1

How many types for hiding audio in an audio file are there? And would we be able to realize or hear an hidden audio message in a song in all types of steganography?

closed as too broad by Philipp, Anders, Matthew, Xander, WhiteWinterWolf Jun 22 '16 at 12:09

Please edit the question to limit it to a specific problem with enough detail to identify an adequate answer. Avoid asking multiple distinct questions at once. See the How to Ask page for help clarifying this question. If this question can be reworded to fit the rules in the help center, please edit the question.

  • 1
    Hello and welcome to Information Security! The point of steganography is to make it hard to notice, so if it is done well it would be tricky to discover. This can be done in so many ways, and it would be done different for different audio formats (mp3, flac, etc.) so there is no short general answer to how to discover it. I think you would get a better response if you asked a more specific question. – Anders Jun 21 '16 at 13:26
  • I know but would it effect to it's sound quality? – ajaja Jun 21 '16 at 13:32
  • If you use a format that contains a lot of audio outside of the frequenzy range that humans can hear, and/or the hidden message is small, it would not have to affect the sound quality to an extent that could be noticed by a human. – Anders Jun 21 '16 at 13:36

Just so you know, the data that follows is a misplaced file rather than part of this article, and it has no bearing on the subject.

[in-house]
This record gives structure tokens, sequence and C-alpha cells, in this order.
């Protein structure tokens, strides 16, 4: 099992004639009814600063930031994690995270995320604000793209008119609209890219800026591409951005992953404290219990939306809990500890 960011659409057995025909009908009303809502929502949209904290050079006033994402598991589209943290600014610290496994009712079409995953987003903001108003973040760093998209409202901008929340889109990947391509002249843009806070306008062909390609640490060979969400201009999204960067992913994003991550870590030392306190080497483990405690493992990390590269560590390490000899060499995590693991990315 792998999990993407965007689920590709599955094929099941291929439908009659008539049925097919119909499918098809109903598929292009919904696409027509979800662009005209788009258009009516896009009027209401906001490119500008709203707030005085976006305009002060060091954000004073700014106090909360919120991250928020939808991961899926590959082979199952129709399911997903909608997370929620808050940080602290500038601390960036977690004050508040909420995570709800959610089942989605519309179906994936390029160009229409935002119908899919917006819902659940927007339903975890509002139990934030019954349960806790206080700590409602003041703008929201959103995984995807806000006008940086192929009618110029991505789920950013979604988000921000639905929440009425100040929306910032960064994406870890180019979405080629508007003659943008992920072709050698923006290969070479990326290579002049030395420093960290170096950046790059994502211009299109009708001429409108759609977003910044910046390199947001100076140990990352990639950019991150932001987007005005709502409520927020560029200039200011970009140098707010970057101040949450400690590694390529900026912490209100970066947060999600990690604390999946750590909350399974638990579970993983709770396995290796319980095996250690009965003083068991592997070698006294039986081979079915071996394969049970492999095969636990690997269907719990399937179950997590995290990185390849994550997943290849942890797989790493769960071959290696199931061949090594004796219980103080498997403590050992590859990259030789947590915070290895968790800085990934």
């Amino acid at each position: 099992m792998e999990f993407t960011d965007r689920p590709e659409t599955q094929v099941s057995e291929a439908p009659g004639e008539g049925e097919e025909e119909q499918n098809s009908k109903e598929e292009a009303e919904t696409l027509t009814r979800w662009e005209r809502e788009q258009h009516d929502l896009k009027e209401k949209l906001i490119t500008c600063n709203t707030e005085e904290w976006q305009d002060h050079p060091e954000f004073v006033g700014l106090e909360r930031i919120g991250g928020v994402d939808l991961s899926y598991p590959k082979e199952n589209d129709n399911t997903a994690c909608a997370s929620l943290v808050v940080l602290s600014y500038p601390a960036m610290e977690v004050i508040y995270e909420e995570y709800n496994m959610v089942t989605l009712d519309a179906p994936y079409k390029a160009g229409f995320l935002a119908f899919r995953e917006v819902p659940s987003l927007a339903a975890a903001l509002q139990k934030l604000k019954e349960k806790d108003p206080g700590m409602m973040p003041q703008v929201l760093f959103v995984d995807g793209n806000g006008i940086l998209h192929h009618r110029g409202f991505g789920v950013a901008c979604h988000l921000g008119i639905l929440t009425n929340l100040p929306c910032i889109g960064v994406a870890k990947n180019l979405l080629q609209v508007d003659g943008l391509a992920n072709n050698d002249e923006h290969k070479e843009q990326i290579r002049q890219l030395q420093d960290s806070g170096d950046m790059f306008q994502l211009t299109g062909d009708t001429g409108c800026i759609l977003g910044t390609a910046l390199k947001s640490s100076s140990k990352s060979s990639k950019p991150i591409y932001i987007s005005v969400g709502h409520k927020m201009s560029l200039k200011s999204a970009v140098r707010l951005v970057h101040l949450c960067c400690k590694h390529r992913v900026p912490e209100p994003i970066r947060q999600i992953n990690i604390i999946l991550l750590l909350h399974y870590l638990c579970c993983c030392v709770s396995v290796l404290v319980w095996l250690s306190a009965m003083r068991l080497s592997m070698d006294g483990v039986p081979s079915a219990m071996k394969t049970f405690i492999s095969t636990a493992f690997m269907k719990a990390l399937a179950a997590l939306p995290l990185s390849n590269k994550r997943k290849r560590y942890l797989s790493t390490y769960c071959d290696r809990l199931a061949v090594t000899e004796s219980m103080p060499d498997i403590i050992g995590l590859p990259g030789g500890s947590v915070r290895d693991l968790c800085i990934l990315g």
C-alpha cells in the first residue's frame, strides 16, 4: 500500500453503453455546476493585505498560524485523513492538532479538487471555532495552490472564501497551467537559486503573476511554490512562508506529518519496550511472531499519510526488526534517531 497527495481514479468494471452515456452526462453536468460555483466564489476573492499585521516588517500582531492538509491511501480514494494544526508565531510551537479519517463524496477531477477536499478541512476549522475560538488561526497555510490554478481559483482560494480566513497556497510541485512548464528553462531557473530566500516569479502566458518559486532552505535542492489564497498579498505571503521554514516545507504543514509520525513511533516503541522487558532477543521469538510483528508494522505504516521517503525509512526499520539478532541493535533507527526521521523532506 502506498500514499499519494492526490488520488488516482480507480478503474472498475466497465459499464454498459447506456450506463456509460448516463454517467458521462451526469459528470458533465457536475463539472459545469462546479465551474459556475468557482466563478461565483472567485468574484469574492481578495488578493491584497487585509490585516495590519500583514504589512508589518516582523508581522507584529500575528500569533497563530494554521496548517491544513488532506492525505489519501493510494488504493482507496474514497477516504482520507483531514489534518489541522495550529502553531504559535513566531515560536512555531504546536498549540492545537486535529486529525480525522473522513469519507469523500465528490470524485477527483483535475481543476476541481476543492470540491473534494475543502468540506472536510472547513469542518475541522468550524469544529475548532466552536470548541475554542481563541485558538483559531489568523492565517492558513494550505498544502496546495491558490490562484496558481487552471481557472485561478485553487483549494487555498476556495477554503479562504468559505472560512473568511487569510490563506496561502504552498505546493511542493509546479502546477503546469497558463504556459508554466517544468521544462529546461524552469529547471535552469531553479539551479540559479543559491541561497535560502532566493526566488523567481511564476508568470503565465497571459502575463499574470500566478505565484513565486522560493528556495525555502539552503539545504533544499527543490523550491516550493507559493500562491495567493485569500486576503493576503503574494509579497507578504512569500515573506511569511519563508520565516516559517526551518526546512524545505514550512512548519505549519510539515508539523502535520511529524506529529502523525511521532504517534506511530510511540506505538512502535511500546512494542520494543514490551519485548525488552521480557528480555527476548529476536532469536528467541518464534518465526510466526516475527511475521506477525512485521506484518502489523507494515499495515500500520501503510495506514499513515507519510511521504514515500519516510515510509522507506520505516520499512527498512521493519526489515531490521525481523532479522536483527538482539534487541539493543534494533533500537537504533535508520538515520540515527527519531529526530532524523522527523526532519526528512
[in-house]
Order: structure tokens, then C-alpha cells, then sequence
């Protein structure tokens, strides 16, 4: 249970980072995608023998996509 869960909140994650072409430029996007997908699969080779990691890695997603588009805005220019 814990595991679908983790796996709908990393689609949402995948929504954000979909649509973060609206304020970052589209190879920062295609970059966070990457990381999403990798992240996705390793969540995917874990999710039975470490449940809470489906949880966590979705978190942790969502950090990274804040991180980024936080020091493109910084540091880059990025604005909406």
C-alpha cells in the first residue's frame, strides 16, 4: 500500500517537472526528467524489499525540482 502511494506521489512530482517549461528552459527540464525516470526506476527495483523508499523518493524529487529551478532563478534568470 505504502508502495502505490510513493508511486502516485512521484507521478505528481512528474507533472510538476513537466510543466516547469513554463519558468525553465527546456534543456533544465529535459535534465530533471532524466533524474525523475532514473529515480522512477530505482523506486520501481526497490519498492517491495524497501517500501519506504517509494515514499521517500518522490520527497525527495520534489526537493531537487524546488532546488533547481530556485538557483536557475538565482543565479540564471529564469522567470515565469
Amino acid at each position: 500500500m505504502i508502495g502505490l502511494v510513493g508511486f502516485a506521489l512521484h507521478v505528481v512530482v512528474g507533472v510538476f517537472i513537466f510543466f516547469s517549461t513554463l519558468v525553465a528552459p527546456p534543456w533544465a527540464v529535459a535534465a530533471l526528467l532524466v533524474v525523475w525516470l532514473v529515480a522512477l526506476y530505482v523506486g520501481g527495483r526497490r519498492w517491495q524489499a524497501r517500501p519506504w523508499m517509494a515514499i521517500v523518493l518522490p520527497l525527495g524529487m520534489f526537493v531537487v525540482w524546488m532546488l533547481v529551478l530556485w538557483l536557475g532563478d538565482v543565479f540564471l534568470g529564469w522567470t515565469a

1

An MP3 file consists of many frames. A frame is a piece of data of about 1000 bytes long, with a little sound data in it. Each frame consists of a header and some data. The header contains the bitrate for the frame, whether the sound is in stereo, and so on. A player plays a file by looking for these headers, decoding the frames and playing the sound.

You can put any data that does not look like a frame header in between the frames and the file will still play correctly. The player simply ignores your data and searches for the next frame when playing. By hiding data in between the frames, the sound is not modified at all.

Another way is to use some bits in the header to hide the message. The "private" bit, for example, is unused by most applications and can be used to store a bit of data. This would go unnoticed when playing the file.

If you want to hide data in the sound data itself, you have to change the sound data a bit to contain your message. Whether this is audible depends on how much the original data is changed, and whether it is done with knowledge of the MP3 specification.

  • Can I hide a hearable sound instead a text in my voice record , is that available? And if it is , would it be recognizable? – ajaja Jun 21 '16 at 13:52

Not the answer you're looking for? Browse other questions tagged or ask your own question.